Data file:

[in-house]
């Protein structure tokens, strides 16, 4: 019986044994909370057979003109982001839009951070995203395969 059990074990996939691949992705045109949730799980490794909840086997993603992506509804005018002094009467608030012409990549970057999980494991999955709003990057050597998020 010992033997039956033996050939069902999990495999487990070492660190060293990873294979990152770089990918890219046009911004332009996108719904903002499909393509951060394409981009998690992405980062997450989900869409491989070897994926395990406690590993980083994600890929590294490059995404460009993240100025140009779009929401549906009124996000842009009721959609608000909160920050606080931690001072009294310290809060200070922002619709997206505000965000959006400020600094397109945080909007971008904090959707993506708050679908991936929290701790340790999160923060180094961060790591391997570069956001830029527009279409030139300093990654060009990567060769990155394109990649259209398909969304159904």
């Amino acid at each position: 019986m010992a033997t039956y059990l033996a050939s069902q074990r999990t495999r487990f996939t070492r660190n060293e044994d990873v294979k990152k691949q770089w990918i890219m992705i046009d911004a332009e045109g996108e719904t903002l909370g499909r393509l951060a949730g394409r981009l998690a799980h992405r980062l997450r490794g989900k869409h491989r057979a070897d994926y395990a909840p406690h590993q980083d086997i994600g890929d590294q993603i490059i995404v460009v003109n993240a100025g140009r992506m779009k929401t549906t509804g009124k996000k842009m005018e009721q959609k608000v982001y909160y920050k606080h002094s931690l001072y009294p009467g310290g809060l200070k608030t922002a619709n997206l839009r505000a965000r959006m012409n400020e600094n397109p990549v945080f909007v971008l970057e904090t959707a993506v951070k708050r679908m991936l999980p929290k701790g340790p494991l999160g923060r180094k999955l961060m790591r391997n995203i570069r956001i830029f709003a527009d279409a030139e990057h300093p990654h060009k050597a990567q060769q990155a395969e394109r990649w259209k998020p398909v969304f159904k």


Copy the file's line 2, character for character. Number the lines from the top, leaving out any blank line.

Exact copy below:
């Protein structure tokens, strides 16, 4: 019986044994909370057979003109982001839009951070995203395969 059990074990996939691949992705045109949730799980490794909840086997993603992506509804005018002094009467608030012409990549970057999980494991999955709003990057050597998020 010992033997039956033996050939069902999990495999487990070492660190060293990873294979990152770089990918890219046009911004332009996108719904903002499909393509951060394409981009998690992405980062997450989900869409491989070897994926395990406690590993980083994600890929590294490059995404460009993240100025140009779009929401549906009124996000842009009721959609608000909160920050606080931690001072009294310290809060200070922002619709997206505000965000959006400020600094397109945080909007971008904090959707993506708050679908991936929290701790340790999160923060180094961060790591391997570069956001830029527009279409030139300093990654060009990567060769990155394109990649259209398909969304159904």